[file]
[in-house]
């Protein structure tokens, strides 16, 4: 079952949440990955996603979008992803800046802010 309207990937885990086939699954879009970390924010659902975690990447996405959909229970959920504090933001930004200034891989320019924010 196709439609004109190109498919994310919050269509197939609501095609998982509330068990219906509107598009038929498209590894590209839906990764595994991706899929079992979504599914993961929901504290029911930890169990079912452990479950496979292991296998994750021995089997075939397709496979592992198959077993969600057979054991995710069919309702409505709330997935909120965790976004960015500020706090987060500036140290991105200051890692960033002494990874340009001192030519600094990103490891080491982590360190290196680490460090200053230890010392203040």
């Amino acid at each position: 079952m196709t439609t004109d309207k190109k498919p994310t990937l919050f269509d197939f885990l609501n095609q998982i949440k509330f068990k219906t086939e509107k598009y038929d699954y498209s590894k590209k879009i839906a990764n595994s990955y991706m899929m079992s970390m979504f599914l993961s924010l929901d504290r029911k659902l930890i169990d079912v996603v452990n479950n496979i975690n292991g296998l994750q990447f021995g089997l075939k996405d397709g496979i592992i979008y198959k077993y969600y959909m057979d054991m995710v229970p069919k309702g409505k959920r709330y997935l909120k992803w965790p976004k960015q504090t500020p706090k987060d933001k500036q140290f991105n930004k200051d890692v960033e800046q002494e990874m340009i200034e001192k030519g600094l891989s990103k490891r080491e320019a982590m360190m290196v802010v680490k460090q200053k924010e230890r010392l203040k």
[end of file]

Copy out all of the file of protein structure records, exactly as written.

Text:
[in-house]
């Protein structure tokens, strides 16, 4: 079952949440990955996603979008992803800046802010 309207990937885990086939699954879009970390924010659902975690990447996405959909229970959920504090933001930004200034891989320019924010 196709439609004109190109498919994310919050269509197939609501095609998982509330068990219906509107598009038929498209590894590209839906990764595994991706899929079992979504599914993961929901504290029911930890169990079912452990479950496979292991296998994750021995089997075939397709496979592992198959077993969600057979054991995710069919309702409505709330997935909120965790976004960015500020706090987060500036140290991105200051890692960033002494990874340009001192030519600094990103490891080491982590360190290196680490460090200053230890010392203040």
């Amino acid at each position: 079952m196709t439609t004109d309207k190109k498919p994310t990937l919050f269509d197939f885990l609501n095609q998982i949440k509330f068990k219906t086939e509107k598009y038929d699954y498209s590894k590209k879009i839906a990764n595994s990955y991706m899929m079992s970390m979504f599914l993961s924010l929901d504290r029911k659902l930890i169990d079912v996603v452990n479950n496979i975690n292991g296998l994750q990447f021995g089997l075939k996405d397709g496979i592992i979008y198959k077993y969600y959909m057979d054991m995710v229970p069919k309702g409505k959920r709330y997935l909120k992803w965790p976004k960015q504090t500020p706090k987060d933001k500036q140290f991105n930004k200051d890692v960033e800046q002494e990874m340009i200034e001192k030519g600094l891989s990103k490891r080491e320019a982590m360190m290196v802010v680490k460090q200053k924010e230890r010392l203040k």